This relates primarily to hotels and transportation, but if you but a little thought into getting a hotel that is closest to what you want to do and understanding the transportation in the local area, life will be much easier. If you want to be a true traveler, you can't be concerned with staying in a four-star hotel.
Most boutique hotels in South America, Asia and Europe are far better than what one might imagine and they're a fraction of the cost of opulence. If you want to truly travel, the cost of opulence isn't worth it.
Also, understand how to get where you are staying using public transportation -- whether that's using a cab, a tube system or a train line. If you're able to do this, the cost of your accommodations and travel will be cheaper, less of a headache and you'll have additional funds for things that really matter.
There are unsafe places in the world, and those aren't the places that I'm talking about. However, you can have just as good (or even better) of a time in Bulgaria as you can in France, and you can have just as a rewarding experience in Manchester as you can London. And it's cheaper.
Do a little research regarding crime statistics, but think off the beaten path a bit and avoid the high costs and crowds that some of the the largest tourist destinations are prone to. To be honest, Paris is one of the most expensive places one could go and it's also one of the most popular. It can also be quite dangerous, and it's not a place that is high on our list of places we've been. It's popular, but sometimes popularity doesn't equal a great travel experience.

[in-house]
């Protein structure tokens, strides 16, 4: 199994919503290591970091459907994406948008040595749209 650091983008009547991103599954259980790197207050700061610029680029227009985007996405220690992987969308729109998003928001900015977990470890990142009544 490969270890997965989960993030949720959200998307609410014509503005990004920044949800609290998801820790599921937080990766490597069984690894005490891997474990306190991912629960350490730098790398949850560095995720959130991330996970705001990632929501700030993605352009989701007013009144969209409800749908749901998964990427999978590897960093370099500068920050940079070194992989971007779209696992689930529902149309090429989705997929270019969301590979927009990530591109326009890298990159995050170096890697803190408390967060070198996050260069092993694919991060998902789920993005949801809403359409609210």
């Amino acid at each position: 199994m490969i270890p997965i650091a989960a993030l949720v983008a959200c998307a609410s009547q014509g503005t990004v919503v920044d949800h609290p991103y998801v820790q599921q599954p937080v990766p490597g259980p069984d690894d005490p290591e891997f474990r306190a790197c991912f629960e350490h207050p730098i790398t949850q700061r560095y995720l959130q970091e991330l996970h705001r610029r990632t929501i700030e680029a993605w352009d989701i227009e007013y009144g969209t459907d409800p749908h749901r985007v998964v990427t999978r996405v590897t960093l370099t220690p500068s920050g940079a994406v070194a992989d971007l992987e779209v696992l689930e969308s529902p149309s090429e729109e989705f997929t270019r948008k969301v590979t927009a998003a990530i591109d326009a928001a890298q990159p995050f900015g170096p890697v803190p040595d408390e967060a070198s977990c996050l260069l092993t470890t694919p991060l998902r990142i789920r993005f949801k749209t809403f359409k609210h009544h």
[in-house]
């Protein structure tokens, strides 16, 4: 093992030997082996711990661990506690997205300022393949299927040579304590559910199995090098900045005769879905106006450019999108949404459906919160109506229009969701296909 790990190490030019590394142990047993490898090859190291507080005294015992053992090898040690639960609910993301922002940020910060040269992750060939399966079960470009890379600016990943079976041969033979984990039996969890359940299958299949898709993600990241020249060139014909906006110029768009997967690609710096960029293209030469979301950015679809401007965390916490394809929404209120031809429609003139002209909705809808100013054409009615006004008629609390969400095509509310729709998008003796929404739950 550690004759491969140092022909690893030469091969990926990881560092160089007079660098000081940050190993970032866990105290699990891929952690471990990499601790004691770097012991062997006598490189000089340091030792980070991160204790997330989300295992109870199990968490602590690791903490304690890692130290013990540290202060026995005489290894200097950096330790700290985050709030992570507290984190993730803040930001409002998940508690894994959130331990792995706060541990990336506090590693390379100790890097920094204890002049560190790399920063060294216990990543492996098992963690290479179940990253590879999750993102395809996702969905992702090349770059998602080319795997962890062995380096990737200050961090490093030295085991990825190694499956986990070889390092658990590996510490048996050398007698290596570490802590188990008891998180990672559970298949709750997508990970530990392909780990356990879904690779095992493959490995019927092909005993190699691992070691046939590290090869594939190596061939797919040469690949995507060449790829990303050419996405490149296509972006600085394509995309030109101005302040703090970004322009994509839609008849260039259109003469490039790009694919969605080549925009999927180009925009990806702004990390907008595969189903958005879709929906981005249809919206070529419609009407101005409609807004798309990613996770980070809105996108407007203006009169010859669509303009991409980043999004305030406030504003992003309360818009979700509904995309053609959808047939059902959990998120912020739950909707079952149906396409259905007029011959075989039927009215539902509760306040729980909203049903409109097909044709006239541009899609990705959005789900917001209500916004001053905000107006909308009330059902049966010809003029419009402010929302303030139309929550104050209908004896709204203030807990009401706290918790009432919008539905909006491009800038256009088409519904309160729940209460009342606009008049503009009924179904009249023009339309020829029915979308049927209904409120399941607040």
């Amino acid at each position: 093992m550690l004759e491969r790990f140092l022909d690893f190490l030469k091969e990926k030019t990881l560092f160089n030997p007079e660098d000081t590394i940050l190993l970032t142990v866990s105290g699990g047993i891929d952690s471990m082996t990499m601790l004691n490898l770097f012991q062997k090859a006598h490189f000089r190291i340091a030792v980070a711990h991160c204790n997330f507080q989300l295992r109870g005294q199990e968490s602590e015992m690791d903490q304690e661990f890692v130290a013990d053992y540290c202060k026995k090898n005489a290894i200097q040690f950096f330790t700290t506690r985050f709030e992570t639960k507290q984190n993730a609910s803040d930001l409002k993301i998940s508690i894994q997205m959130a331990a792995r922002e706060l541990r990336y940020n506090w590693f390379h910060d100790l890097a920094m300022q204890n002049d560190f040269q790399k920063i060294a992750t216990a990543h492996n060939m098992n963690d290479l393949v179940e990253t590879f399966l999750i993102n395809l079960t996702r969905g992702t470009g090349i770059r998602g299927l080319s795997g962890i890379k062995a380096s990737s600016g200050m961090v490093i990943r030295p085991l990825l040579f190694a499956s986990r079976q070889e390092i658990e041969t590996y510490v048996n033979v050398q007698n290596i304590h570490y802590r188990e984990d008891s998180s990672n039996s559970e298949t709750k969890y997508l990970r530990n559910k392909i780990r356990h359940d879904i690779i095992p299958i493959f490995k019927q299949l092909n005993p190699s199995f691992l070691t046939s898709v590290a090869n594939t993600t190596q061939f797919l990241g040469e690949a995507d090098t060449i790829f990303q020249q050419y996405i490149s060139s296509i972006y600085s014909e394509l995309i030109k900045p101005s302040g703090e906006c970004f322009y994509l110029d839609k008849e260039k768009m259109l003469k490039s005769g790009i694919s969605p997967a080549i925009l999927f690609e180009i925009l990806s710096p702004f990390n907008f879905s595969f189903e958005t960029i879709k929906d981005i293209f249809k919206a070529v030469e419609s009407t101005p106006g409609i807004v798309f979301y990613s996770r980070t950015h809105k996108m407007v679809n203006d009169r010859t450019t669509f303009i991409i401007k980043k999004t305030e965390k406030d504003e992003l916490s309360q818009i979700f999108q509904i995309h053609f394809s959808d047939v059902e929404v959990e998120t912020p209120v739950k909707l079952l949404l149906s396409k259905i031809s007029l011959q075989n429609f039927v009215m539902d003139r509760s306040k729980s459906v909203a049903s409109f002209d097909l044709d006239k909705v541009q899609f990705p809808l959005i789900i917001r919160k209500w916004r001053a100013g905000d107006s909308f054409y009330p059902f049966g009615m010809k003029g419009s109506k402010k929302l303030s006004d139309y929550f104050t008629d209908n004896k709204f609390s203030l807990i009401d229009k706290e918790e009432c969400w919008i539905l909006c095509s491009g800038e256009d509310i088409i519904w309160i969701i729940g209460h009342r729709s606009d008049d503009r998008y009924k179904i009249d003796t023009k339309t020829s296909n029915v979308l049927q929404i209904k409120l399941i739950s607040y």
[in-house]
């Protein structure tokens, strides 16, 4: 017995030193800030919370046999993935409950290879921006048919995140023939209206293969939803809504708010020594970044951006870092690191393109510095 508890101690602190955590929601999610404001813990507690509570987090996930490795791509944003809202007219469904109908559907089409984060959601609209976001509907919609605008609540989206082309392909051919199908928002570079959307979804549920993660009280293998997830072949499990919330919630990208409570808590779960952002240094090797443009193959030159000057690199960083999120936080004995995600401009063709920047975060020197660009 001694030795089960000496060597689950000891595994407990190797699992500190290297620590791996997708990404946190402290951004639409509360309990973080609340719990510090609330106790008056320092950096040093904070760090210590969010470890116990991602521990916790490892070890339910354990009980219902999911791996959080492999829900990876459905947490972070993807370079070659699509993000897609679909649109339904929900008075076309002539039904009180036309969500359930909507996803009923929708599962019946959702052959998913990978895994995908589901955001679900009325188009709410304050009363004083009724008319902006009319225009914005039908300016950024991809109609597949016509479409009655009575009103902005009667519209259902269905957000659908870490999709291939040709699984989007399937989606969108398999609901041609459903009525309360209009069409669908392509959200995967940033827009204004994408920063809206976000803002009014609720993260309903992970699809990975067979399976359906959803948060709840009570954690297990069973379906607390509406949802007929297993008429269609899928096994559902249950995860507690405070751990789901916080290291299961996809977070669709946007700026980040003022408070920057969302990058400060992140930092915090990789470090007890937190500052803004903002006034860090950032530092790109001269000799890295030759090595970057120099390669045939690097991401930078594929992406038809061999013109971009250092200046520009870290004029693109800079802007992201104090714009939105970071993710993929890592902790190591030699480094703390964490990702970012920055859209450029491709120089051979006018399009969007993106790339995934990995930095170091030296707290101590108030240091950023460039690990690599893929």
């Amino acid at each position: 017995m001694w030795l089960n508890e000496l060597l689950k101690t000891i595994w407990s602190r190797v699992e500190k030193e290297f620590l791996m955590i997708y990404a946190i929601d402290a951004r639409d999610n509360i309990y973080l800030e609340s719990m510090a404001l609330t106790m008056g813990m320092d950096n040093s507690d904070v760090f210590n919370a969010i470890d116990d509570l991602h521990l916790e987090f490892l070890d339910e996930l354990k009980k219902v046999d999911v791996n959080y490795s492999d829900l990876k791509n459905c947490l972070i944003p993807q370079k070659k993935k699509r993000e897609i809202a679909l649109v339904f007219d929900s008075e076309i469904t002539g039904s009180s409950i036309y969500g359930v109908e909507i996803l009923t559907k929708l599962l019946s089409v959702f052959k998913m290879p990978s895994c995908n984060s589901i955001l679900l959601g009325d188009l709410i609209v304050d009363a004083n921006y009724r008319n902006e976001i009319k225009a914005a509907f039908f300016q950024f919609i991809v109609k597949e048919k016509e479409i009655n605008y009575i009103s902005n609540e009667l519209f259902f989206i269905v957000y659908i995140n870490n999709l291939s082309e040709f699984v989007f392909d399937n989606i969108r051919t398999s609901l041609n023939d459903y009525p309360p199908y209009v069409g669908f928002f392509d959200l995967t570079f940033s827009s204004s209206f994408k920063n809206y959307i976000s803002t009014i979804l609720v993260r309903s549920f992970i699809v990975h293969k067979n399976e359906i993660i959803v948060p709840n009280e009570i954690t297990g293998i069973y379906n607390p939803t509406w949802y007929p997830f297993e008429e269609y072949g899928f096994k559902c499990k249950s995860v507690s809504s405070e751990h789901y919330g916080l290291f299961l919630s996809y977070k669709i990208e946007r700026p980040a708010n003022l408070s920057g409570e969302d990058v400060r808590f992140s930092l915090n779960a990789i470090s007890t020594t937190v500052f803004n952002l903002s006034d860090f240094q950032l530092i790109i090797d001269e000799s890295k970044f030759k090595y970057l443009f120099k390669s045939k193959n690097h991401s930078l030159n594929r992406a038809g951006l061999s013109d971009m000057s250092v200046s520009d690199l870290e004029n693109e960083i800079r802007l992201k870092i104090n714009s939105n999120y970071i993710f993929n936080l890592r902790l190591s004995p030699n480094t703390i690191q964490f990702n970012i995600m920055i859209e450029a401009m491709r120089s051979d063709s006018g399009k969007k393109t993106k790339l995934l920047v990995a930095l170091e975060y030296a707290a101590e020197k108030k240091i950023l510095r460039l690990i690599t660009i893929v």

How many people pick Lisbon over Paris? We do. It's better, it's safer, the people are nicer, it's easier to get around, public transportation is cleaner, safer and easier than the Metro, the weather is better and it's an easier flight from Miami.
Don't expect to be catered to
Simply put, travelers prepare for trips and anticipate what could go off-course in a new location. They know where is safe and how to get around through research, and it's my belief that they typically have more unique and gratifying experiences for less cash.
Vacationers have the tendency to be the ones that the locals complain about, because they expect to be catered to despite having done little to prepare beyond booking the trip, itself. You would be wise to learn a handful of words to help yourself get around (if you're in a non-English country), and you shouldn't expect to be catered to. You should be prepared, be respectful and know a bit about where you're going prior to arriving.
Stock your room with local groceries
If you want to travel more, you have to spend less per given day and per given trip. One of the best ways to save is to stock your room with local groceries instead of eating out for every meal.
Nearly every place you go, unless it's really remote, will have a small shop (in the UK and Ireland there's Tesco, for example) where you can buy cheap, decent food to keep in the room for quick meals. We almost exclusively eat our breakfasts in the room as we're getting ready, and normally try to keep our demands for eating-out to once per day.
If the room doesn't have a refrigerator, you can buy a cheap cooler, half-fill it with ice and store your perishables safely for at least a day or two.
While not an exhaustive list, the handful of tips above should be able to help you plan a cheaper trip, with less headache and save money along the way. We hope you agree the next time you sit down to book your travels!